One of the positives of our system is that it saves you time. You do not have to spend time going through an extensive list of candidates for the right one. We can help your franchisees plan their exit and when the time comes put that plan into motion.

We can help you to protect your franchisees which in turn protects you and your brand. We have over 150 years combined experience in franchise resales. We understand what you expect from your franchisees. We help your franchisees prepare their business for sale, point them in the direction of the right solicitor and banking contacts, offer advice on different aspects of the sale as well as helping your franchisees establish the right price and finding the perfect franchisee.

The most important aspect of your franchisees selling their franchise for them is getting the right price. The most important aspect of your franchisees selling their franchise for you is getting the right franchisee to take over and grow the business.

The upcoming National Franchise Show in Birmingham is the perfect opportunity for you to meet our team. Why not book an appointment and see how we can help to protect you as well as your franchisees. Call us on 01522 246811 or email marketing@franchiseresales.co.uk

 

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Your Favourite Store Could Well be a Franchise

Most people don’t realise the brand name shop they are walking into is actually a franchise. It’s become a more popular way of operating a business model in recent years but has actually been around for centuries.

From MacDonald’s burgers and Subway sandwiches to your local opticians or favourite pub chain, many companies use the franchise process to expand their brand at a lower cost than normal. In the process, they provide great opportunities for entrepreneurs who want to run their own business.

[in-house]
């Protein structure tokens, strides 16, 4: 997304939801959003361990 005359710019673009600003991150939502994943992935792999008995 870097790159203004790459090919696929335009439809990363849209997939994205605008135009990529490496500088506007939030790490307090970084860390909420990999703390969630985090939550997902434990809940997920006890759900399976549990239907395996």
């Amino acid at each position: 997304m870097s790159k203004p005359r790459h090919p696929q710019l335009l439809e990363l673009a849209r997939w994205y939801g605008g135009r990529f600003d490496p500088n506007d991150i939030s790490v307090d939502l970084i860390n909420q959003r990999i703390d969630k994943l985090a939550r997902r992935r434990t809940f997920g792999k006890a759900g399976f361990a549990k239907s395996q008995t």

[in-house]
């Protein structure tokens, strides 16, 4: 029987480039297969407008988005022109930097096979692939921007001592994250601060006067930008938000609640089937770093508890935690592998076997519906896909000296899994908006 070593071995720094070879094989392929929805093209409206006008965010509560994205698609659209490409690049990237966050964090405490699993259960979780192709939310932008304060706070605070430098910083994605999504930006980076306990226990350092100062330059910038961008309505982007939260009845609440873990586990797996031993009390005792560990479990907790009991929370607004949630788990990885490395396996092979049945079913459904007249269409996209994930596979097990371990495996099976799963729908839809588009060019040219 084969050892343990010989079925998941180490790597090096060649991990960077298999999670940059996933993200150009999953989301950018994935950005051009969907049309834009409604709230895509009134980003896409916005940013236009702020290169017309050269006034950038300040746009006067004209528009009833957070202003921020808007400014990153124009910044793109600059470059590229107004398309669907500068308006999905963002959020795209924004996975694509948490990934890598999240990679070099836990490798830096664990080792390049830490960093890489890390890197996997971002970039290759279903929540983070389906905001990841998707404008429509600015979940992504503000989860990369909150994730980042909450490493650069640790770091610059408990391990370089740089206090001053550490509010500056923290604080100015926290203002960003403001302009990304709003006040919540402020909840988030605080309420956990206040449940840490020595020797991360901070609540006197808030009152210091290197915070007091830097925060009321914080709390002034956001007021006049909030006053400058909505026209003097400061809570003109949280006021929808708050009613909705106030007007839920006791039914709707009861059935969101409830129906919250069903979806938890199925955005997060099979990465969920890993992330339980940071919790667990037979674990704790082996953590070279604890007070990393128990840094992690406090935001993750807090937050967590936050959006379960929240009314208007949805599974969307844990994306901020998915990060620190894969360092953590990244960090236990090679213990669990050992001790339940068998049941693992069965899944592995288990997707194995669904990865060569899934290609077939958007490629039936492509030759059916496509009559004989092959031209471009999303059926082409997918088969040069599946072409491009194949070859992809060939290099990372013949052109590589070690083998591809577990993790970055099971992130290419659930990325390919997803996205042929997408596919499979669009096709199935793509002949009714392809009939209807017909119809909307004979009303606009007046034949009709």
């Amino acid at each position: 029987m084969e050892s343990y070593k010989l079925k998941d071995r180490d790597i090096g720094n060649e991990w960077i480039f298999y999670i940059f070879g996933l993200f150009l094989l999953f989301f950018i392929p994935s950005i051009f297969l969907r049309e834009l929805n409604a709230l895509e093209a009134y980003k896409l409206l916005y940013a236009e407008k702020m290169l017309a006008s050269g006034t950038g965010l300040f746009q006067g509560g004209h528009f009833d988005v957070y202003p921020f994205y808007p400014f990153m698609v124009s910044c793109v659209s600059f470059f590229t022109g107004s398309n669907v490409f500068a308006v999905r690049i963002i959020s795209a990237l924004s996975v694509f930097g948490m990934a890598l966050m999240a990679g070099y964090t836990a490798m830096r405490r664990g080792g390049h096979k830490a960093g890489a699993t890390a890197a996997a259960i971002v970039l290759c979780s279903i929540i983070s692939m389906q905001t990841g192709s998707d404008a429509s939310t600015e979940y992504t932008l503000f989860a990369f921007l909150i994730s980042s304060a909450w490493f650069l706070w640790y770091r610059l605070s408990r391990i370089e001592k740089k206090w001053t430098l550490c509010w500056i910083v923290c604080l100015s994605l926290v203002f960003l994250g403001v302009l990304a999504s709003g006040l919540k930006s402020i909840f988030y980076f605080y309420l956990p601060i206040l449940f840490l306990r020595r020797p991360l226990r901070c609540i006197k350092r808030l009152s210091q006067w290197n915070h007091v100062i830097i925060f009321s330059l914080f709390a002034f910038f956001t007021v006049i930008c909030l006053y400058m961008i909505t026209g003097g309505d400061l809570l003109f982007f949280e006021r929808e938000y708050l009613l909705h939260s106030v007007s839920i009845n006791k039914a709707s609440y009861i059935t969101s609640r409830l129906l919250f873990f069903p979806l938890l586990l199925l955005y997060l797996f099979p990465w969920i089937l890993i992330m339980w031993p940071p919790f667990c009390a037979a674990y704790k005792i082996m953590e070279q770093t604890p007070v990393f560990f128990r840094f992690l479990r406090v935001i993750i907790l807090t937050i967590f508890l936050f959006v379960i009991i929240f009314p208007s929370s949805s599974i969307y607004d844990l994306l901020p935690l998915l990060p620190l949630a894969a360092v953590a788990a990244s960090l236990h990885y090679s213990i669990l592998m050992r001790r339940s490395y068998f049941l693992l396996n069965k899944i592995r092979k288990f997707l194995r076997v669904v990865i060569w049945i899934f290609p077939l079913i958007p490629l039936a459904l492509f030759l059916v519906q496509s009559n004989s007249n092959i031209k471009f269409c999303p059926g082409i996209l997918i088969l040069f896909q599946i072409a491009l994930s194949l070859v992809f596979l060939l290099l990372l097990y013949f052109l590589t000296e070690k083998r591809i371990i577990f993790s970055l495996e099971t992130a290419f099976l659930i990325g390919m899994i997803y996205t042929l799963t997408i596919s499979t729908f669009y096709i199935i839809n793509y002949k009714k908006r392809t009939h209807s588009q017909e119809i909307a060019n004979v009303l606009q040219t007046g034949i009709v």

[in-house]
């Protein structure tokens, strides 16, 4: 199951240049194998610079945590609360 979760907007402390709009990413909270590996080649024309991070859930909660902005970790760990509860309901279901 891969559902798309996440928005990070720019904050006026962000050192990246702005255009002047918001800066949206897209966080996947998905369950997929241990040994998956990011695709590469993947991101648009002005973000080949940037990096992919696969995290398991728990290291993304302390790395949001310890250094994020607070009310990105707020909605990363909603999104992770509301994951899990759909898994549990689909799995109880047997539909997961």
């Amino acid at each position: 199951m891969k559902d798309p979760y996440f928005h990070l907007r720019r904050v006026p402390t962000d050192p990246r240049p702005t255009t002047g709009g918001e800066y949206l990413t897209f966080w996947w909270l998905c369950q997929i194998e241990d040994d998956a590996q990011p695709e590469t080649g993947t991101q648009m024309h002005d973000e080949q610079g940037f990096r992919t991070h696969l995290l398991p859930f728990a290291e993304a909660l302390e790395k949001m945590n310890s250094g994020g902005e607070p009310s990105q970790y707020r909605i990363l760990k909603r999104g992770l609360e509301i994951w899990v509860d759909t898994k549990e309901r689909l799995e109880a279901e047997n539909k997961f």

The key to a franchise is that you get a licence to use a particular company’s brand and trade openly under their name. For instance, if you decide to take on a Domino’s Pizza franchise, you are allowed to use all their branding, products and sales processes and essentially operate as one of their outlets although you are a business owner in your own right.

To do this, of course, you need to invest your own money in the business. How much will depend on the franchise opportunity being offered. In return, you get access to support and the supplies you need to run the business successfully, as well as ongoing training to develop your entrepreneurial skills.

People choose to take on a franchise because there is less risk compared to starting a business from the ground up. You are involved with a brand that already has a track record and has shown its potential to succeed. There is normally an upfront cost to pay and then ongoing payments for things such as stock as well as employee wages to cover. Some budding entrepreneurs use running a franchise as a stepping stone to finally developing their own business idea.

Some of the most popular franchise opportunities today come through easily recognisable household names. These include fast food companies such as KFC and Pizza Hut, gym services like Premier Sport and Anytime Fitness and car hire businesses like Europcar. But it’s not just big names that are involved in franchising. There are literally hundreds of franchise opportunities available across a range of different industries, companies with a proven track record who are now looking to expand.

Taking on a franchise is, like any business development, a pretty big undertaking even if it does have less risk associated with it. It’s not just the initial investment in the franchise but a case of choosing the right fit which works for you as an individual. Most franchisees look for people with the potential to expand their brand – they are often willing to give you the training and support you need as long as you meet their profile.